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Heat Network regulations – updated guidance for heat network operators

16th April 2021
In 2014, the Department for Business, Energy and Industrial Strategy (BEIS) published the Heat Network Metering and Billing Regulation (HNMBR) in response to the EU Energy Efficiency Directive (EED). The regulations aim to drive energy efficiency and transparency within heat networks to ensure that customers can monitor their energy usage.

On 27 November 2020 these regulations were updated, if you operate a heat network you must now carry out an assessment to see whether you need to install heat meters and bill the end-users based on their actual consumption. The purpose of the assessment is to determine the cost-effectiveness of heat meter installation and is part of a drive towards decarbonisation of heating in the UK.

What is a heat Network and am I captured by the legislation?

If you are the owner of a heating or cooling system that supplies heat and/or cooling to more than one end user, and you charge those end users for the supply of heating, cooling or hot water then you are operating a heat network. There are two types of heat network:

  • District Heat network: Heat is supplied to multiple buildings from a central system. This could include city-wide schemes or could be on an industrial/commercial estate where buildings are sub-let to tenants (these are just 2 examples).
  • Communal Heat network – This is a heating system within a single building that has more than one tenant. An example would be an office building occupied by multiple businesses, managed by a property management company.

 

The legislation will not apply to all owners of heat networks in the same way. BEIS has introduced three building classes to define who will be required to install heat meters.

Viable – Those who must install heat meters.

  • Buildings connected to a district heat network since 27 November 2020.
  • An existing building where the building is supplied by a district heat network and on or after 27th November 2020 the building undergoes major renovations relating to the technical services of that building.
  • Buildings connected to a communal heat network on or after 1 September 2022.
  • Buildings within a district heat network where meter installations have previously been mandatory.

 

Open – Must complete an assessment to determine if they should install heat meters

  • Newly constructed building with a communal heat network (which does not fall in the exempt class) connected on or after 27th November 2020 and before 1st September 2022.
  • New buildings connected to a communal heat network after 1 September 2022 that are used for social housing or purpose-built student accommodation or have more than one entry points for pipes.
  • Existing buildings where heat meters or heat cost allocators are installed in all private dwellings or non-domestic premises within that building.
  • All other buildings that do not fall into the other classes.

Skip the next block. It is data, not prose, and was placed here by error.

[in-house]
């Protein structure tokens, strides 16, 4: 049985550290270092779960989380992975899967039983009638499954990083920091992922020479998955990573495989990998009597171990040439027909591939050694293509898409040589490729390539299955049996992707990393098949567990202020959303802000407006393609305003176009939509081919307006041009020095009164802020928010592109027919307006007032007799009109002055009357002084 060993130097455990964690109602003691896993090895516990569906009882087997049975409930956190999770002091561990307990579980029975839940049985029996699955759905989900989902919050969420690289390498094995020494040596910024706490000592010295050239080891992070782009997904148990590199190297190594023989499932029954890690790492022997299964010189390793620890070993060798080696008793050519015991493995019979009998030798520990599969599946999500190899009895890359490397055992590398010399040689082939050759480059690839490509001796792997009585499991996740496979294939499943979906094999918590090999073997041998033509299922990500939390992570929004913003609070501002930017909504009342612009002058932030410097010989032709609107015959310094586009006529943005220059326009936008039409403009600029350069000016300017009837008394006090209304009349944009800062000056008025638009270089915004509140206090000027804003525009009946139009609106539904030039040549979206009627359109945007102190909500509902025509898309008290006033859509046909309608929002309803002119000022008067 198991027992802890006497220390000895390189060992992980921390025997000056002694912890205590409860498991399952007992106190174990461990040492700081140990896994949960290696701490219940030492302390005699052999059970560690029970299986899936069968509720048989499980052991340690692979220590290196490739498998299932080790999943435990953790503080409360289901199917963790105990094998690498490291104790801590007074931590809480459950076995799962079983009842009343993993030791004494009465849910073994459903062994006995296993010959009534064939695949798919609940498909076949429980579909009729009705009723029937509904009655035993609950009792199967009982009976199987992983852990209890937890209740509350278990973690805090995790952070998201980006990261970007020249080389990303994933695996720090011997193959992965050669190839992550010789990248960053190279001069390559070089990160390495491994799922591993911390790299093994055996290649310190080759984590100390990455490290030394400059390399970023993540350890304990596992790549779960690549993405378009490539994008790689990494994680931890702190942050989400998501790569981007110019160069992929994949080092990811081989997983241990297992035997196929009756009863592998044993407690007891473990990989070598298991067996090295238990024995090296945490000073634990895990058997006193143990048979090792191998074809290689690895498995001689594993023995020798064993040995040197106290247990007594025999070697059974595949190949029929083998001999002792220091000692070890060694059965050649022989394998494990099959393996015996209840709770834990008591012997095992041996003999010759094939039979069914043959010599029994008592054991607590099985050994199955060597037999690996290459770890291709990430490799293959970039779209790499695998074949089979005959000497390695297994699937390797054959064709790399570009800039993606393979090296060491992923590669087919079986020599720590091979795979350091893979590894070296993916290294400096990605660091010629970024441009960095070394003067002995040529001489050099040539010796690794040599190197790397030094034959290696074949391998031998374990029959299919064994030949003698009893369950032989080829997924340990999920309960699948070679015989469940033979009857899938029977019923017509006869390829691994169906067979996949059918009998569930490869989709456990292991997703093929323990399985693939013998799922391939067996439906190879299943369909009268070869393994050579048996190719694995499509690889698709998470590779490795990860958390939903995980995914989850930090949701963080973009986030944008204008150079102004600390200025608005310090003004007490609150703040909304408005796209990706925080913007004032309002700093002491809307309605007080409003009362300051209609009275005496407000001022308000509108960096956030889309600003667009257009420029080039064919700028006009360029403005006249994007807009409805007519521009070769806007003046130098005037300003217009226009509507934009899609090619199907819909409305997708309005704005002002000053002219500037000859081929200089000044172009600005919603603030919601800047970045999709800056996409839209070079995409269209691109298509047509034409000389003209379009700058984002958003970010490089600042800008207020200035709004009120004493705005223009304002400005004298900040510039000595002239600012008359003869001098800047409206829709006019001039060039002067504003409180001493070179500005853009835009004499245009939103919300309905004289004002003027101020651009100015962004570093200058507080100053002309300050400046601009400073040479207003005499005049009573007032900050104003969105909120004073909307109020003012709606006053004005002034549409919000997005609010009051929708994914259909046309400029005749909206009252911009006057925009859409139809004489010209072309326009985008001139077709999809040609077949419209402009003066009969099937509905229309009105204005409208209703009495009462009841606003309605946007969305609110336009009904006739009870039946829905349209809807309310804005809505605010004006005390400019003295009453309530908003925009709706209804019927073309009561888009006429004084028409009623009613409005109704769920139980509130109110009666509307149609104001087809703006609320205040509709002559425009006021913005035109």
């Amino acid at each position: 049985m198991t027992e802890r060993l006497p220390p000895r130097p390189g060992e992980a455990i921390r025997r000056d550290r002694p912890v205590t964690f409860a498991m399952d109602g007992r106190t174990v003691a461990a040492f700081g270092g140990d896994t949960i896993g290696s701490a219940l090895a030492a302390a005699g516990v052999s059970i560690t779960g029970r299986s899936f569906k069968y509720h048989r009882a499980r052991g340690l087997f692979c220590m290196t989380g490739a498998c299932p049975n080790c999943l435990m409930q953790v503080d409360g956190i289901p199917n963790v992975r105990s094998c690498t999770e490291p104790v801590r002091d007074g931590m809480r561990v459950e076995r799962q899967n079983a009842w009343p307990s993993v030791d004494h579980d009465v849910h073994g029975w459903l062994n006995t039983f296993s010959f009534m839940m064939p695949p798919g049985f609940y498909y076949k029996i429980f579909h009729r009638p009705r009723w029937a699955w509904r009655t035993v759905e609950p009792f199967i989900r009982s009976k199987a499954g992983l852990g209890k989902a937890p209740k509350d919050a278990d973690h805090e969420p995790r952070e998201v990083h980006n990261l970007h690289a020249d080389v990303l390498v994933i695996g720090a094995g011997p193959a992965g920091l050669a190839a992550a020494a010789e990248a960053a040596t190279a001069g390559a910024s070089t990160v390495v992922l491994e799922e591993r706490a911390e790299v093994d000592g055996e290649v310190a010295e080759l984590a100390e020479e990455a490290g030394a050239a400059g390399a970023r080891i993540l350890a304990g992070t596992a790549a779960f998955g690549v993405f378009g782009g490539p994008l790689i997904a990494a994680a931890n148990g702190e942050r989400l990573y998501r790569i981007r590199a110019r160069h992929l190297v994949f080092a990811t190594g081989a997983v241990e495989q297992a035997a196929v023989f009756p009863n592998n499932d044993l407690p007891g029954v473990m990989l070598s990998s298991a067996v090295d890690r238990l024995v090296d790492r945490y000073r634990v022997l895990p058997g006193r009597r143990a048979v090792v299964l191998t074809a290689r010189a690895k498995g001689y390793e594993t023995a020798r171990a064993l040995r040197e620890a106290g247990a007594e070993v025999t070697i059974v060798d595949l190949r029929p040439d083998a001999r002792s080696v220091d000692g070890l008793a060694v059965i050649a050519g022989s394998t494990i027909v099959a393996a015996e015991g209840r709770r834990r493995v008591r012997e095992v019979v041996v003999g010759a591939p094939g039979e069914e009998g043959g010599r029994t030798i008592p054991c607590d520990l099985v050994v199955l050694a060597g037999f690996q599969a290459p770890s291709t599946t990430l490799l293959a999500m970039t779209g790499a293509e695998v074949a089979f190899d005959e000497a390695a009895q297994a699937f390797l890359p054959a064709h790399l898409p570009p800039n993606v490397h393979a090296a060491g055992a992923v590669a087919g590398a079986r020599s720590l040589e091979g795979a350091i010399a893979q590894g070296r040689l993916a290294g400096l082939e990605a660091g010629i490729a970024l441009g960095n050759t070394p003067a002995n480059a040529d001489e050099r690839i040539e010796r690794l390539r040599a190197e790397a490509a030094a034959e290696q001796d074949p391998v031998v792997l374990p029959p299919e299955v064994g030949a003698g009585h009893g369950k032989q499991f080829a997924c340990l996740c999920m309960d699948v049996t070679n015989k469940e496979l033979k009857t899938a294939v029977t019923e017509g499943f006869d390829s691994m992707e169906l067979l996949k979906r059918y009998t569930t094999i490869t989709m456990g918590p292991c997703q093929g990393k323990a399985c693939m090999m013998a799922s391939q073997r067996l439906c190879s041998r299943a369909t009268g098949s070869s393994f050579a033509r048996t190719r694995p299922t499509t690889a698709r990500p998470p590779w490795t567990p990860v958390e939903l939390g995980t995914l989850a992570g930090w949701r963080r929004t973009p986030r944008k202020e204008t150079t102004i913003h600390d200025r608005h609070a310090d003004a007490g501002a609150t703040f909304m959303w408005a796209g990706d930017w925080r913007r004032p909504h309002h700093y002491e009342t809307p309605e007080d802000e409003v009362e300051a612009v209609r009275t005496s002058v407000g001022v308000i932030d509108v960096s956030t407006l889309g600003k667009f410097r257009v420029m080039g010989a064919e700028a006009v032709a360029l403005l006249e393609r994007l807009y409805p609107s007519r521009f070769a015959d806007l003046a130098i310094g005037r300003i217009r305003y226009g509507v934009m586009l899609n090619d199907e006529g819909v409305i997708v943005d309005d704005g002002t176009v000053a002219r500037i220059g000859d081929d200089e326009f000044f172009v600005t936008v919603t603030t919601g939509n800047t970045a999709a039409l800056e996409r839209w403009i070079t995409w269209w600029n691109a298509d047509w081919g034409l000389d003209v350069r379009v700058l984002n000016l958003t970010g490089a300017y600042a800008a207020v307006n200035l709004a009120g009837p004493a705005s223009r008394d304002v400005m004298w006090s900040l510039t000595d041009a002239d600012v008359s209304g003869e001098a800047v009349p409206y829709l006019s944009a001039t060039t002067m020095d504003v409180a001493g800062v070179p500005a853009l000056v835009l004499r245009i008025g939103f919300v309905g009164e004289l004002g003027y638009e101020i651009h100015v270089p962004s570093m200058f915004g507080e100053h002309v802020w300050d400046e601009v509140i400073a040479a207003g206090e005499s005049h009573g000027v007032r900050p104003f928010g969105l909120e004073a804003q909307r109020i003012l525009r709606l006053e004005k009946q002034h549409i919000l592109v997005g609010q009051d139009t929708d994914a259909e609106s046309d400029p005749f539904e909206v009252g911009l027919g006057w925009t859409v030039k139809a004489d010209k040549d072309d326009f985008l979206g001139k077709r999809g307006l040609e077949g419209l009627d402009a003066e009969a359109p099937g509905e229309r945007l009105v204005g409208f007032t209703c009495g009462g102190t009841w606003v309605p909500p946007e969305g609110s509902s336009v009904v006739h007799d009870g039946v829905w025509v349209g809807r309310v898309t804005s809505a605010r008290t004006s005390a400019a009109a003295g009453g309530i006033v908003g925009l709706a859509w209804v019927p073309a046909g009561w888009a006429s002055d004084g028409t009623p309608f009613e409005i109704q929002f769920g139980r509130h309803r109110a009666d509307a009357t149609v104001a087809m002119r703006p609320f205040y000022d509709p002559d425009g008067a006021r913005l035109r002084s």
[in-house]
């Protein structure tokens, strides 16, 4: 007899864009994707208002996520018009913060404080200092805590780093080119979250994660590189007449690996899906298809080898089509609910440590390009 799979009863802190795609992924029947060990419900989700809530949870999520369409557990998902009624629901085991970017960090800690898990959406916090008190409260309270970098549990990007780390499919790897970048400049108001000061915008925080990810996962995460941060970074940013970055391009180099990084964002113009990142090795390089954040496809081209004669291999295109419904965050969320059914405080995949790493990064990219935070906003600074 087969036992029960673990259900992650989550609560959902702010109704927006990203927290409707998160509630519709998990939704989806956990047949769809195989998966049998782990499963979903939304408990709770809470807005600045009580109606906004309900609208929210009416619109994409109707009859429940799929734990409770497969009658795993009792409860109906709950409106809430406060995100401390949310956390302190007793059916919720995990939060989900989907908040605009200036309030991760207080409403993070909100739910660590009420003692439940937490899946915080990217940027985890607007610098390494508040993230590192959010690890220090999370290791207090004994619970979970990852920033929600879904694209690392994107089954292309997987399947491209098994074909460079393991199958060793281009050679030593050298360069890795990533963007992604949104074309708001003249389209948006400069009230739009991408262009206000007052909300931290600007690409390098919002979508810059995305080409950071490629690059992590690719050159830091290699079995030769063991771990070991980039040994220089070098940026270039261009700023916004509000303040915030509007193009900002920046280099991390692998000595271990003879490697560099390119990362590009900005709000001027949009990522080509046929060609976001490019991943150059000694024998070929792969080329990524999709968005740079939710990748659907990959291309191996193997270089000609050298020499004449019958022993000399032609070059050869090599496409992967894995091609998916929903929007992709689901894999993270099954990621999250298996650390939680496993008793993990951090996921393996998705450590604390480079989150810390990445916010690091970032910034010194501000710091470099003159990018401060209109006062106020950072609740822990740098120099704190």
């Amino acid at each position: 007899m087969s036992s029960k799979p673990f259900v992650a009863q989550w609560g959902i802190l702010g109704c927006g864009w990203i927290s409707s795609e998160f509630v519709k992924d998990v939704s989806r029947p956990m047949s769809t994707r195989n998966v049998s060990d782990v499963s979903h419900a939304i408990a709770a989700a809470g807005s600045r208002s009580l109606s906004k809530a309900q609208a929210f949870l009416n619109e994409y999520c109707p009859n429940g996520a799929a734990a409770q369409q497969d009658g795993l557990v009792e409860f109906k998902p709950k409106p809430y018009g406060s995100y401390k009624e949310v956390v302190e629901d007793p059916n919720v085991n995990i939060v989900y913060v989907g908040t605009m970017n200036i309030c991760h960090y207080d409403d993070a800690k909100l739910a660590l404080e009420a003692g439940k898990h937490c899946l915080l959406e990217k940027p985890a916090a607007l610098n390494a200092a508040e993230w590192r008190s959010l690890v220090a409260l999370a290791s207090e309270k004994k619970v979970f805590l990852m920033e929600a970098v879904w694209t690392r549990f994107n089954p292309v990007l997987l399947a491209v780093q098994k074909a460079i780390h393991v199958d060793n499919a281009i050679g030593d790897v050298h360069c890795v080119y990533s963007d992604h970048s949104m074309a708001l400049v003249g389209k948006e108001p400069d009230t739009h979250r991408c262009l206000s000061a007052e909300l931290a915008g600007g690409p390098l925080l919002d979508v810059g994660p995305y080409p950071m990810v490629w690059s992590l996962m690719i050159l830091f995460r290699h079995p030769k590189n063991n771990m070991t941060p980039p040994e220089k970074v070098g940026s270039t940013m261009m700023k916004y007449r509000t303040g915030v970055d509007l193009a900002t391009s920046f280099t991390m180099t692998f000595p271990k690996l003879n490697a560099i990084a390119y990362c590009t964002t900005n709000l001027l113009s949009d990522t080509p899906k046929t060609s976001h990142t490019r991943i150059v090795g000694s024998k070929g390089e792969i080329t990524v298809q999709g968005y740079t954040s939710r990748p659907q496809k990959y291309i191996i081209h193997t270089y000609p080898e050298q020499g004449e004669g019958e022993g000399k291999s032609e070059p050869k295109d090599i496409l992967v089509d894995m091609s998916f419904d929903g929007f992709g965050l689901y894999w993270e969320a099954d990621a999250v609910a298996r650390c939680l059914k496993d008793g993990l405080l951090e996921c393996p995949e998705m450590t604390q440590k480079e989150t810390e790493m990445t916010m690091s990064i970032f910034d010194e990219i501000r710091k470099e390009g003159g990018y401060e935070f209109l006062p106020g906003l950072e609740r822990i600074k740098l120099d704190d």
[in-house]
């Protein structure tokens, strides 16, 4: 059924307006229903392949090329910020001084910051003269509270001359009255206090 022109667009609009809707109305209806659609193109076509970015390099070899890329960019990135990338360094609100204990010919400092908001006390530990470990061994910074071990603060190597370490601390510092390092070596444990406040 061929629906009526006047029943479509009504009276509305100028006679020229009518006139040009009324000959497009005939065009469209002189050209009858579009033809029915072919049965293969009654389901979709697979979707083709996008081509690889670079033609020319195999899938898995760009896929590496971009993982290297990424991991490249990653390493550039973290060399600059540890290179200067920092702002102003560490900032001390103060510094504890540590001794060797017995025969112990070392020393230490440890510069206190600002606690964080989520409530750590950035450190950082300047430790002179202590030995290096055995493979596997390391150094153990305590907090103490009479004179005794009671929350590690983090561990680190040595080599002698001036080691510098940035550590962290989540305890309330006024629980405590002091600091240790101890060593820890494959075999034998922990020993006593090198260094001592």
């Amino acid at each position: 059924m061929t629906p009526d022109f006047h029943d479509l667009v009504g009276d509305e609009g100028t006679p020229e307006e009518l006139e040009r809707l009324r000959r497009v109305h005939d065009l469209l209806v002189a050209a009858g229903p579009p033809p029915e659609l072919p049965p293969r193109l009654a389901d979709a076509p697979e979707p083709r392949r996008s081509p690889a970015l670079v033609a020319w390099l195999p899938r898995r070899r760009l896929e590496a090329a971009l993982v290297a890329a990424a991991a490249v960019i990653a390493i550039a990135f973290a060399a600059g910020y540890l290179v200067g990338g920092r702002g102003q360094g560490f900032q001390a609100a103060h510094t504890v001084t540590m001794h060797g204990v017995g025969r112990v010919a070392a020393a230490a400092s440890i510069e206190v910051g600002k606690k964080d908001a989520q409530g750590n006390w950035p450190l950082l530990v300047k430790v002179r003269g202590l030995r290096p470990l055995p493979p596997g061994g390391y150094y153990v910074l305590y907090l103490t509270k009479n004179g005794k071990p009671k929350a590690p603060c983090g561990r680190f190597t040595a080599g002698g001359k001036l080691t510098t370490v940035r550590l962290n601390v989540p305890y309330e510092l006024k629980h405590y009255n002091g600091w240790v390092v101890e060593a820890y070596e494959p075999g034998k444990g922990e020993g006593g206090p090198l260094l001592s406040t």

Exempt – no action necessary

  • New buildings (connected to a communal heat network after 27 November 2020) and existing buildings not consisting mainly of private dwellings where heat is supplied by a system other than hot water or the cooling distribution system uses a transfer fluid other than water (unless viable).
  • Existing buildings used for social housing or purpose-built student accommodation (unless in the viable class).
  • Existing buildings covered by a lease that contains a provision that prevents billing based on metered consumption.

What are the deadlines?

Heat network operators need to carry out an assessment of the cost-effectiveness of installing heat meters and update the Office for Product Safety and Standards (OPSS) by November 2021. Many will require the assessment to be carried out by a third party such as an energy management expert so this isn’t something that should be left until the last minute.

If the assessment concludes that heat meters will be cost-effective, then the operator must have them installed by September 2022.

If heat meters are installed, then the network operator will need to amend the way they bill tenants for heat.

Since this regulation is a legal requirement the OPSS will have enforcement powers, including the ability to issue fines for non-compliance.

A sustainability opportunity

A net-zero carbon future is becoming a key priority for UK businesses and customers alike (and the UK government). The HNMBR provides a pathway for reducing carbon emissions in heating through the metering and billing of heat networks within the UK. Both landlords and tenants may see the installation of heat meters as an opportunity to measure their carbon emissions and take action to reduce their impact on the environment.

Inenco can help

Our solutions team can carry out the heat metering cost-effectiveness assessment and produce the notification document for OPSS along with an evidence pack on behalf of the owner of the heat network. This will have one or both of the following outcomes:

  • Heat meters not required – Inenco will provide proof of calculations which can be used as evidence should OPSS carry out an external audit.
  • Heat meters required –Inenco can provide project management services if required for the installation of the meters.

Inenco is also supporting customers and tenants on billing methodologies and accuracy, but these are likely to be more ad-hoc and are unlikely to be needed before the end of 2021 or the start of 2022.

To find out more about how Inenco can help please contact us on 01253 785294